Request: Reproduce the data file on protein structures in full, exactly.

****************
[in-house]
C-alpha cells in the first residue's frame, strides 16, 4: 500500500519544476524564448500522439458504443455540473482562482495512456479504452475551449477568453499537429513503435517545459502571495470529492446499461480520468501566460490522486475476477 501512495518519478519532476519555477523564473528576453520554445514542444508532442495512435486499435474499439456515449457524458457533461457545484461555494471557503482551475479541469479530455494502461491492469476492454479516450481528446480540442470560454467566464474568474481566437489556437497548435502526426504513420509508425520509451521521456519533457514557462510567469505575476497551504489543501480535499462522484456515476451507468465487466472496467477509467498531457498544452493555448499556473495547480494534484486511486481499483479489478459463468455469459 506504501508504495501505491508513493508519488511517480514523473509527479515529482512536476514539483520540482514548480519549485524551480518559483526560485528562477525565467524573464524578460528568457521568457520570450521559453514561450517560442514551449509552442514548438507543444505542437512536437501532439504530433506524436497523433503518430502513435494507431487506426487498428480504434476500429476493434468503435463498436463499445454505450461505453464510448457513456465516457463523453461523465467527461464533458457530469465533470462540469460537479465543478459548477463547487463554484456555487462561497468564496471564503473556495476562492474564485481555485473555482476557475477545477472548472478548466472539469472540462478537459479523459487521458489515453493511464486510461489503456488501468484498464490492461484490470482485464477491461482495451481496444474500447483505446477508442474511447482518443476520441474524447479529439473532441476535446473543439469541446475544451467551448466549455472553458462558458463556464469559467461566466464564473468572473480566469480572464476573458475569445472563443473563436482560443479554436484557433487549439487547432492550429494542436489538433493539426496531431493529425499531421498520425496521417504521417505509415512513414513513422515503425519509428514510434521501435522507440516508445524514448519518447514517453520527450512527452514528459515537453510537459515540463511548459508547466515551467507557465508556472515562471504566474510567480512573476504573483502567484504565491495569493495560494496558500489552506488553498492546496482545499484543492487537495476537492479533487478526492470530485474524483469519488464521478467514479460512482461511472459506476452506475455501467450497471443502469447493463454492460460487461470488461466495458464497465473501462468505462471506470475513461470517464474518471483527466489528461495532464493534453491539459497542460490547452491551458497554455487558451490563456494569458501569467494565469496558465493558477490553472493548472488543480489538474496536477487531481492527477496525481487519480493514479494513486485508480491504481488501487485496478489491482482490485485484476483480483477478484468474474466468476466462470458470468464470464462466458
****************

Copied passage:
[in-house]
C-alpha cells in the first residue's frame, strides 16, 4: 500500500519544476524564448500522439458504443455540473482562482495512456479504452475551449477568453499537429513503435517545459502571495470529492446499461480520468501566460490522486475476477 501512495518519478519532476519555477523564473528576453520554445514542444508532442495512435486499435474499439456515449457524458457533461457545484461555494471557503482551475479541469479530455494502461491492469476492454479516450481528446480540442470560454467566464474568474481566437489556437497548435502526426504513420509508425520509451521521456519533457514557462510567469505575476497551504489543501480535499462522484456515476451507468465487466472496467477509467498531457498544452493555448499556473495547480494534484486511486481499483479489478459463468455469459 506504501508504495501505491508513493508519488511517480514523473509527479515529482512536476514539483520540482514548480519549485524551480518559483526560485528562477525565467524573464524578460528568457521568457520570450521559453514561450517560442514551449509552442514548438507543444505542437512536437501532439504530433506524436497523433503518430502513435494507431487506426487498428480504434476500429476493434468503435463498436463499445454505450461505453464510448457513456465516457463523453461523465467527461464533458457530469465533470462540469460537479465543478459548477463547487463554484456555487462561497468564496471564503473556495476562492474564485481555485473555482476557475477545477472548472478548466472539469472540462478537459479523459487521458489515453493511464486510461489503456488501468484498464490492461484490470482485464477491461482495451481496444474500447483505446477508442474511447482518443476520441474524447479529439473532441476535446473543439469541446475544451467551448466549455472553458462558458463556464469559467461566466464564473468572473480566469480572464476573458475569445472563443473563436482560443479554436484557433487549439487547432492550429494542436489538433493539426496531431493529425499531421498520425496521417504521417505509415512513414513513422515503425519509428514510434521501435522507440516508445524514448519518447514517453520527450512527452514528459515537453510537459515540463511548459508547466515551467507557465508556472515562471504566474510567480512573476504573483502567484504565491495569493495560494496558500489552506488553498492546496482545499484543492487537495476537492479533487478526492470530485474524483469519488464521478467514479460512482461511472459506476452506475455501467450497471443502469447493463454492460460487461470488461466495458464497465473501462468505462471506470475513461470517464474518471483527466489528461495532464493534453491539459497542460490547452491551458497554455487558451490563456494569458501569467494565469496558465493558477490553472493548472488543480489538474496536477487531481492527477496525481487519480493514479494513486485508480491504481488501487485496478489491482482490485485484476483480483477478484468474474466468476466462470458470468464470464462466458